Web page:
The Cyprus negotiations should not be trapped on infertile ground by playing with words, Deputy PM and Foreign Minister Kudret Ozersay has said.
The idea of a loose federation will not change much in the substance of things. The Greek Cypriot leadership may be trying to ensnare the Turkish Cypriot side and the UN in the same barren and interminable negotiating processes, he said.
“Any kind of idea is discussed unofficially of course, but if we are deceived by the loose federation and similar plays on words in the presence of the UN, we will enter into the grip of starting the negotiations from the point they were left off. The Turkish Cypriot side should be careful about this point of view. If by saying loose federation, the Greek Cypriot leadership is trying to cut back the Turkish Cypriots’ effective participation in decision making and rotating presidency which is a sine qua non, this effort is in vain. Negotiating for a partnership based on sharing as long as there is no change of mentality, is only tantamount to wasting of time […]”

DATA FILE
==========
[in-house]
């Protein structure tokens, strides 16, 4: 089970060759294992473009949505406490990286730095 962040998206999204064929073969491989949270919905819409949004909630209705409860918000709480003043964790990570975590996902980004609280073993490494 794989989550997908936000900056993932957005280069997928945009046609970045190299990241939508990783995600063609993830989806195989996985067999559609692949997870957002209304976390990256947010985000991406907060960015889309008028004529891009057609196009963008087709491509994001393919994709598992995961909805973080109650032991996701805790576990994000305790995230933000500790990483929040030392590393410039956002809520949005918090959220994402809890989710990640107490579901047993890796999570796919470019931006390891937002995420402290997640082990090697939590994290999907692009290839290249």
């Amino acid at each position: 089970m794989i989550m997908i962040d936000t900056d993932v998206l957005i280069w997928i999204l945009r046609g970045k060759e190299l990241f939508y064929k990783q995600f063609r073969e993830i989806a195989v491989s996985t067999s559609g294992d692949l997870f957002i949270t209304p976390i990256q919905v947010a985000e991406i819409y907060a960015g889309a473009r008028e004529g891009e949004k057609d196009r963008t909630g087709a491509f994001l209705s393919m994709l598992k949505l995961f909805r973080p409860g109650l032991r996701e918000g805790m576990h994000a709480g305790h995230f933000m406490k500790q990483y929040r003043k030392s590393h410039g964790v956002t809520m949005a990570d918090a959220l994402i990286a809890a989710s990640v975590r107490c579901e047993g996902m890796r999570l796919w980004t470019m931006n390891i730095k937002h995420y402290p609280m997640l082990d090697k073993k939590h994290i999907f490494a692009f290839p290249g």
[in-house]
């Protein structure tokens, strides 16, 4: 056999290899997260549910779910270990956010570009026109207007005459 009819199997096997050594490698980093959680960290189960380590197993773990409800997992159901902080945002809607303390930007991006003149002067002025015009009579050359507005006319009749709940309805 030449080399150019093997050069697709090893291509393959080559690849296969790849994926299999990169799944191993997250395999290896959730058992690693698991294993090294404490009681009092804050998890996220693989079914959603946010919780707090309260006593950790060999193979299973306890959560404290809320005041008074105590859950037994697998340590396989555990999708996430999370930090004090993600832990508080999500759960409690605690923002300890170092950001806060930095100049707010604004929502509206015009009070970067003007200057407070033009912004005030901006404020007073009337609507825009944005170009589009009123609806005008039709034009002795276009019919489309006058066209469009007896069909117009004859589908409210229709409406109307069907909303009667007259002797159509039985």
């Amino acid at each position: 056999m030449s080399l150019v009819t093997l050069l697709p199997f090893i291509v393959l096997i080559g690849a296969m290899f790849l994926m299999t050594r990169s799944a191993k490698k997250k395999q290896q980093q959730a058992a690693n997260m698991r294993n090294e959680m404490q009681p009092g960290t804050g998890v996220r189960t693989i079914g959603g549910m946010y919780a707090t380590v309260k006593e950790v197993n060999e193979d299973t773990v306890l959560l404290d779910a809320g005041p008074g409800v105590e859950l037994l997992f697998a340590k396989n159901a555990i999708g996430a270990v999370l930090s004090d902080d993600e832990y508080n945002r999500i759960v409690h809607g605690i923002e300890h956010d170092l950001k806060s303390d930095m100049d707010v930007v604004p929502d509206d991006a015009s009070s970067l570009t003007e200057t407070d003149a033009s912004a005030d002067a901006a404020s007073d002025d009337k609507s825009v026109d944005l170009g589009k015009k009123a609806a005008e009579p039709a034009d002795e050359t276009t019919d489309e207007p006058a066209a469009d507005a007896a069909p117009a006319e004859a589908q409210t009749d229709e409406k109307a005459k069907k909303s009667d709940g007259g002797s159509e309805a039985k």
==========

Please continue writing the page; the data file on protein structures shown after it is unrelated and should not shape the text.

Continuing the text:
He said that the root cause of the problem is that the Greek Cypriot leadership does not want to share the administration and wealth of the island with the Turkish Cypriots. However, federation is a model based on sharing the administration and wealth, he noted. The ‘loose federal’ idea was a bluff, Ozersay warned. The Turkish Cypriots will have even less power and influence under the loose federation model, he said.
“If they want us to abandon political equality, this means that they are making a move towards lifting one of the fundamental parameters. Are they ready to change another parameter of the partnership and negotiate something different? The loose federation which is decorated with plays on words does not show that they are ready for this of course. Even if we share one single power in a federal structure, our effective participation in the decision making and our representation is a sine qua non of course. For this reason, I believe that everybody should be careful of this point of view. If they say that the Turkish Cypriots should be less effective in the decision making, then what is the point of a partnership? […]”.